Just over 100,000 hospital admissions in England in 2018/19 were related to tooth decay, and another 17,000 to gum disease. These aren’t necessarily all different people, as one person can have multiple admissions for similar ailments.

It’s misleading for Jeremy Corbyn to connect all these cases directly to people not being able to afford dental care, as he does in his tweet. This isn’t substantiated by the data, which can’t tell us the circumstances behind those admissions to hospital.

Honesty in public debate matters

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17 November 2019, 2.14pm

Labour's claim on NHS overtime: a plausible estimate

On Friday, the Guardian reported Labour Party research which found that “NHS staff are working over a million hours a week of unpaid overtime”.

The findings are based on data from the NHS staff survey, the most recent edition of which was published in February 2019, and Labour shared their calculations with us.

Based on what we’ve seen, it’s very much plausible that staff typically work a million hours of unpaid overtime a week collectively, but the data doesn’t show it definitively. These million hours would be spread between hundreds of thousands of NHS staff working a number of hours overtime per week.

The most recent NHS staff survey went out to over 1.1 million staff across 300 NHS organisations in England. Nearly 500,000 staff took part between October and December 2018.

Almost 463,000 staff responded to the question “On average, how many additional UNPAID hours do you work per week for this organisation, over and above your contracted hours?”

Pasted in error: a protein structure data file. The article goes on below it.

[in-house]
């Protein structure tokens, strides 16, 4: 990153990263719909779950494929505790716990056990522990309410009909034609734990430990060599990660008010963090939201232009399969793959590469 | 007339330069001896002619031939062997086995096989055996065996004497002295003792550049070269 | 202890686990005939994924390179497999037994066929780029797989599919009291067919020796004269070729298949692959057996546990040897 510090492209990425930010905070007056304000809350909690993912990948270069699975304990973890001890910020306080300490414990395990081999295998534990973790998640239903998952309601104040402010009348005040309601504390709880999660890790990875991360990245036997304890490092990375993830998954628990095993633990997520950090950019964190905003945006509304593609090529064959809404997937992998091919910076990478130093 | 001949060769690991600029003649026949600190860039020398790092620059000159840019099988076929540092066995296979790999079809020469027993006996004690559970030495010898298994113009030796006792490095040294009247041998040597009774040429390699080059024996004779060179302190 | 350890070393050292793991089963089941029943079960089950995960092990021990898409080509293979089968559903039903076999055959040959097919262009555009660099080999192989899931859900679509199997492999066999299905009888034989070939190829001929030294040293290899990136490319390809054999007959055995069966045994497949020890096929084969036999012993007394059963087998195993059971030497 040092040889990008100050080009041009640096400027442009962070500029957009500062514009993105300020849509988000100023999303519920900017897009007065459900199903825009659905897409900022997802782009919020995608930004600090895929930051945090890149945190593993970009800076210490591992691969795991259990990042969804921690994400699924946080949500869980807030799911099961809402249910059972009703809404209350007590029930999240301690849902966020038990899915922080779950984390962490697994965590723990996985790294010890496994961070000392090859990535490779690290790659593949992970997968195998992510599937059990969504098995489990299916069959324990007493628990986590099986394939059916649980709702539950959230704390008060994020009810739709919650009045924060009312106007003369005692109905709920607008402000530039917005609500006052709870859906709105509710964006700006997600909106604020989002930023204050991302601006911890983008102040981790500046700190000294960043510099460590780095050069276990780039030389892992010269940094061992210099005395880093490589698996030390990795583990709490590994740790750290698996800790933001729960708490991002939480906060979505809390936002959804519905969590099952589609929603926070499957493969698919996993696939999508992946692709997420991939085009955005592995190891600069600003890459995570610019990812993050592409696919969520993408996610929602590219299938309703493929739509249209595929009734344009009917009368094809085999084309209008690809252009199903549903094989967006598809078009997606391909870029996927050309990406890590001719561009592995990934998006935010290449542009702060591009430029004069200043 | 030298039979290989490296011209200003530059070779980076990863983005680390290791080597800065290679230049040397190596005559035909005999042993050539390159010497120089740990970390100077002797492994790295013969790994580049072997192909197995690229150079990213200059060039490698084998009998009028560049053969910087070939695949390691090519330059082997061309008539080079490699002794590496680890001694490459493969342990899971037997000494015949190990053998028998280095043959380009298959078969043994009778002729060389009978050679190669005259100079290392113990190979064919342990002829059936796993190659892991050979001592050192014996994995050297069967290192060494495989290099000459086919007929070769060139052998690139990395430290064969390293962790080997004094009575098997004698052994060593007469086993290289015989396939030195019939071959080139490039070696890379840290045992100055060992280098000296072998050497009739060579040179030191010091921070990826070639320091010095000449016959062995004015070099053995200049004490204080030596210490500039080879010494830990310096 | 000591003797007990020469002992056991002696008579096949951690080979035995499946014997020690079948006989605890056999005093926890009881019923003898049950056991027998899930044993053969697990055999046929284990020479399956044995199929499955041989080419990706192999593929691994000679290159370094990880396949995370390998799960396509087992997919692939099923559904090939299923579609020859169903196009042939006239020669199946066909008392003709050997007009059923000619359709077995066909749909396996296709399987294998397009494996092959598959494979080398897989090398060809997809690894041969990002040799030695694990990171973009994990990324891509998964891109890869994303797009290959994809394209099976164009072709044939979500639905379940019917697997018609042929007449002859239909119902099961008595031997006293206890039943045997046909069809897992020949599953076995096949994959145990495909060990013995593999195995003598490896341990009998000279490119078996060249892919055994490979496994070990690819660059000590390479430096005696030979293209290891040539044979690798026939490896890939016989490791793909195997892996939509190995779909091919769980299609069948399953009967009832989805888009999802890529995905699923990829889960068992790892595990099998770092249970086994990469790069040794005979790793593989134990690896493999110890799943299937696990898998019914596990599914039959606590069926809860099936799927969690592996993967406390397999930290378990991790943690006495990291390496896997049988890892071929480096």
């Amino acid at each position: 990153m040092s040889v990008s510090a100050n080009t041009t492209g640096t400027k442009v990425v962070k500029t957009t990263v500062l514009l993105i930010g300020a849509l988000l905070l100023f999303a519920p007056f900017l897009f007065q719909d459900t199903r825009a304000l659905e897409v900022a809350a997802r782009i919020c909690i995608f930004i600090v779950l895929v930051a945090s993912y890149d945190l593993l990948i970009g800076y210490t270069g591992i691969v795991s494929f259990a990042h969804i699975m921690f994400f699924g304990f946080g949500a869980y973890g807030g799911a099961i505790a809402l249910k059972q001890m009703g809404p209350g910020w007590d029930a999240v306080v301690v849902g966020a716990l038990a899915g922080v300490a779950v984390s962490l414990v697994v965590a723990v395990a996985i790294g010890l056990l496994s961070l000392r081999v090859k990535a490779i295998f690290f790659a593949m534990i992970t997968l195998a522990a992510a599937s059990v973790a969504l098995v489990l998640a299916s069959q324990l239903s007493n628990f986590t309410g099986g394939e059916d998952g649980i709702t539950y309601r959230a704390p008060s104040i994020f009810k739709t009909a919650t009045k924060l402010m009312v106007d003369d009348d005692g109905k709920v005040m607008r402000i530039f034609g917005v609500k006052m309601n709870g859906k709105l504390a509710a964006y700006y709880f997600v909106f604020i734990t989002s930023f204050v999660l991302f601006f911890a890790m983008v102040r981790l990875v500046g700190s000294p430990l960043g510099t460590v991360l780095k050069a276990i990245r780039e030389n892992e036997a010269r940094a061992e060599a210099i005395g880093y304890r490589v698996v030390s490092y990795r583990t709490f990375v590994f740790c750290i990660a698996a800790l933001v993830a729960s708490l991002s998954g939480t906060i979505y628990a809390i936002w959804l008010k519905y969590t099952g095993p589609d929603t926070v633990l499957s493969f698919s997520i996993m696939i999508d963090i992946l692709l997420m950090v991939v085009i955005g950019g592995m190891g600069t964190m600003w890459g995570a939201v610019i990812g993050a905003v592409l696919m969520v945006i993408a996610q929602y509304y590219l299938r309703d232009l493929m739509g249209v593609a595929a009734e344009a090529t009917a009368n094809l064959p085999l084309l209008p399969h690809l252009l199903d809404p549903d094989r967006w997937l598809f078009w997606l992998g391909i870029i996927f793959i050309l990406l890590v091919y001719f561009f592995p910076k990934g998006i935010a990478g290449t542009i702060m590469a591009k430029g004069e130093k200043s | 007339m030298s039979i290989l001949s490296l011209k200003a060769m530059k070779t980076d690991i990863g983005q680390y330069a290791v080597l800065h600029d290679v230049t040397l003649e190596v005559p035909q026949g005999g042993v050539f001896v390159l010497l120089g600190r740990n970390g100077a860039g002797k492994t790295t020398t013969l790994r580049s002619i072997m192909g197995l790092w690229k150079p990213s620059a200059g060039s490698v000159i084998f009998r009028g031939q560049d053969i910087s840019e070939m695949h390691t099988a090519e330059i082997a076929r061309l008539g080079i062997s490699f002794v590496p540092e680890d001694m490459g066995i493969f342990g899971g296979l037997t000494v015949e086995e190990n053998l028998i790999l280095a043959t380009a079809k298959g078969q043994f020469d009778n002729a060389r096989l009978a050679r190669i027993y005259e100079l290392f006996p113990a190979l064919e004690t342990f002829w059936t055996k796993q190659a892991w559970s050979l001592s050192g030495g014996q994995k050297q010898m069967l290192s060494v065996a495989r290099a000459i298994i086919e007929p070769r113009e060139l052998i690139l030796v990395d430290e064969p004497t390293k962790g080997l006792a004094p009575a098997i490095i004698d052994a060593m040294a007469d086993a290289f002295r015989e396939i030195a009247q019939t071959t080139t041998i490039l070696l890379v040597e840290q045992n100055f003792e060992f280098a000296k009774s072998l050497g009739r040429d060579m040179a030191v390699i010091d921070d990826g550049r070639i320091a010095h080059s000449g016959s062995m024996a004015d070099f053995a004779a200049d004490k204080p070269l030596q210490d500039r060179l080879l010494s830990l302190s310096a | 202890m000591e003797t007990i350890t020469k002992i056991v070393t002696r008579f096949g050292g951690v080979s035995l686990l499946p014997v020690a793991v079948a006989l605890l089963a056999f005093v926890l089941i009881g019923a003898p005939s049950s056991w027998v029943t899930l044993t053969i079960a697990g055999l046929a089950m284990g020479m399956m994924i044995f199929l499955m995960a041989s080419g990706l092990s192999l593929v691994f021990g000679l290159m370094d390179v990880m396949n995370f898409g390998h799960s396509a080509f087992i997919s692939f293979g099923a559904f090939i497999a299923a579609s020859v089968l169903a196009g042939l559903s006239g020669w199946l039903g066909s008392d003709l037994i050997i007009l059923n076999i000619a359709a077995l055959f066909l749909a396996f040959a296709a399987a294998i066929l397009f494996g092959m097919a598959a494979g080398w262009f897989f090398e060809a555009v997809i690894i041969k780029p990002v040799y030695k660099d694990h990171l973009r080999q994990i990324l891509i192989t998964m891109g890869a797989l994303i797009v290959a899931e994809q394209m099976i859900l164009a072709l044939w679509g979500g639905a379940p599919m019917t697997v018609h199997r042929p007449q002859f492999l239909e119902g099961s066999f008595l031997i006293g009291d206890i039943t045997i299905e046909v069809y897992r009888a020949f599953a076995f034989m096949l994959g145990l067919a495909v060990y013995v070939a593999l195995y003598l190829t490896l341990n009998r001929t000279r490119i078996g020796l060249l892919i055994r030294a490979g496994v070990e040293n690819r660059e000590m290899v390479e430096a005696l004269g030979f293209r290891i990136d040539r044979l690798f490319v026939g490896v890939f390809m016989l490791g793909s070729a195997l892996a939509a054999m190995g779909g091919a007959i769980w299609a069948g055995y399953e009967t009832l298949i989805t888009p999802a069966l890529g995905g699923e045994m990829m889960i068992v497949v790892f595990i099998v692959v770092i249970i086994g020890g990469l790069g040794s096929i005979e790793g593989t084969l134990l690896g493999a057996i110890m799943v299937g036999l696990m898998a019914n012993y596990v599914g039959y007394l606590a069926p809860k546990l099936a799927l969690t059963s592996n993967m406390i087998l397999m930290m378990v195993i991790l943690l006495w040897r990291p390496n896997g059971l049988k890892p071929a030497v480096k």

42% said 0 hours, 44% said up to 5 hours, 10% said 6-10 hours, and 4% said 11 or more hours.

If you assume that staff typically worked the average amount of overtime within the range they selected (so 8 hours for those who answered 6-10 hours, for example), this comes to roughly 1.1 million hours of unpaid overtime a week.

But that’s a broad-brush assumption and we can’t be certain that’s the case. If you were more cautious and assumed staff worked at the lower end of those ranges, it would show staff working about 670,000 hours unpaid a week

Nevertheless, the data certainly suggests it’s plausible that over one million hours of unpaid overtime are worked a week. 

It’s also important to remember that this survey was answered by 46% of the 1.1 million staff to whom it was sent out (and of those who answered, 93% answered the unpaid overtime question). So it won’t reveal the full extent of unpaid overtime within the NHS in England. 

We also don’t know whether those who answered the survey are representative of the rest of the wider NHS, or whether they did significantly more, or less, unpaid overtime than others.

17 November 2019, 12.08pm

Conservatives repeat inaccurate claim on Labour’s immigration policy

Speaking on the BBC’s Andrew Marr show this morning, Foreign Secretary Dominic Raab twice repeated the claim that Labour wants “open door immigration not just from Europe but from the rest of the world” and that it “would double the overall level of immigration”.

As we fact checked this week, this claim is not credible. Labour hasn’t published its manifesto yet and details are currently expected to be released in a few days. Jeremy Corbyn has signalled in recent interviews with the BBC, including later on in today’s Andrew Marr show, that the party’s priority is to secure free movement for people who have family with settled status in the UK.

In addition, there’s no evidence that the figures the Conservatives have put on Labour’s hypothetical policy are realistic.

15 November 2019, 3.01pm

Who's Scot a job?

On Tuesday a Scottish government account tweeted that Scotland’s youth unemployment rate “fell by 0.3 percentage points over the year”. 

This is looking at a dataset which is less reliable than the usual statistics on youth unemployment—which actually show that youth unemployment has risen in the last year.

The UK Statistics Authority has today asked the Scottish government to make it clear that the data it used is not considered reliable.

You can read our full fact check here.